Cal. Bus. & Prof.Code § 17200 COA

The court held that remedies under California Labor Code § 203 are penalties, and not restitution, and therefore cannot be recovered under the UCL. In re Wal-Mart Stores, Inc. Wage & Hour Litig., 505 F.Supp.2d 609, 619 (N.D. Cal.2007); Tomlinson v. Indymac Bank, F.S.B., 359 F.Supp.2d 891, 895 (C.D. Cal.2005).  The court dismissed the 17200 claim as to Aerotek without leave to amend.

Alison Marie Miceli, Michael James Grace, and Graham Stephen Paul Hollis for Plaintiff.

Jonathan Morris Brenner, Caroline McIntyre, and Alison P. Danaceau for Defendants.

By CHARLES H. JUNG

California Supreme Court Rejects Private Right of Action for Plaintiffs in Tip Pooling Class Action Under Labor Code Section 351

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The California Supreme Court today issued its opinion in Lu v. Hawaiian Gardens Casino, Inc., an eagerly anticpiated decision where the issue was whether Labor Code section 351 provides a private cause of action for employees to recover any misappropriated tips from employers.  The Court concluded that “section 351 does not contain a private right to sue.”

Labor Code section 351 prohibits employers from taking any gratuity patrons leave for their employees, and declares that such gratuity is “the sole property of the employee or employees to whom it was paid, given, or left for.” Several appellate opinions have held that this prohibition, at least in the restaurant context, does not extend to employer-mandated tip pooling, whereby employees must pool and share their tips with other employees. (See Leighton v. Old Heidelberg, Ltd. (1990) 219 Cal. App. 3d 1062, 1067 (Leighton); see also Etheridge v. Reins Internat. California, Inc. (2009) 172 Cal. App. 4th 908, 921-922; Budrow v. Dave & Buster’s of California, Inc. (2009) 171 Cal.App.4th 875, 878-884; Jameson v. Five Feet Restaurant, Inc. (2003) 107 Cal.App.4th 138, 143.)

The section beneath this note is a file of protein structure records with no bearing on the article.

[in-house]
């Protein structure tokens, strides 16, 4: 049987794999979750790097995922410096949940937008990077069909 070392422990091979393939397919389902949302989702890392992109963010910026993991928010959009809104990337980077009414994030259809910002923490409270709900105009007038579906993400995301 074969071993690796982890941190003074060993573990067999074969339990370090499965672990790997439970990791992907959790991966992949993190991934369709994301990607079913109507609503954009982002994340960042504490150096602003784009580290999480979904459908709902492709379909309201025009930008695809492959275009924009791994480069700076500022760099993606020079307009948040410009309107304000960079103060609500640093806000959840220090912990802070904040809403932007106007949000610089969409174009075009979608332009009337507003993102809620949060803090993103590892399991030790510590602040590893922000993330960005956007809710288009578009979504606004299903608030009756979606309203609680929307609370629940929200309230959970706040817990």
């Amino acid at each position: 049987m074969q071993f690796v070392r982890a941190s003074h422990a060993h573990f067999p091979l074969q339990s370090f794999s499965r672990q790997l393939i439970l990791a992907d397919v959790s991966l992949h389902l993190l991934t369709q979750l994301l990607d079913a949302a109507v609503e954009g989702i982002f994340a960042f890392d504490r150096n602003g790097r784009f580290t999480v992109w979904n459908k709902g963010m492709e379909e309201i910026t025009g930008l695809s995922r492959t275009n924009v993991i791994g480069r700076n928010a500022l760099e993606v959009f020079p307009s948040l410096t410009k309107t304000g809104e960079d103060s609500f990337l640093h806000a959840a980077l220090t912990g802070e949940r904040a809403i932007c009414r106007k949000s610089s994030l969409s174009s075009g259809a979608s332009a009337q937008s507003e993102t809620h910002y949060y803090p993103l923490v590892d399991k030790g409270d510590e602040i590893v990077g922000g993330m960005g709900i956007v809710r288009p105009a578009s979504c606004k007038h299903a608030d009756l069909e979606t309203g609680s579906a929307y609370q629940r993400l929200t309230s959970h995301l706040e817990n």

Plaintiff Louie Hung Kwei Lu (plaintiff) was employed as a card dealer at defendant Hawaiian Gardens Casino, Inc. (the Casino), from 1997 to 2003. The Casino had a written tip pooling policy.  Plaintiff brought a class action against the Casino and its general manager. His complaint alleged that the Casino‟s tip pooling policy amounted to a conversion of his tips, and violated the employee protections under sections 221 (prohibiting wage kickbacks by employer), 351 (prohibiting employer from taking, collecting, or receiving employees‟ gratuities), 450 (prohibiting employer from compelling employees to patronize employer), 1197 (prohibiting payment of less than minimum wage), and 2802 (indemnifying employee for necessary expenditures). The complaint also alleged that the Casino‟s conduct giving rise to each statutory violation constituted an unfair business practice under the unfair competition law (UCL) (Bus. & Prof. Code, § 17200 et seq.).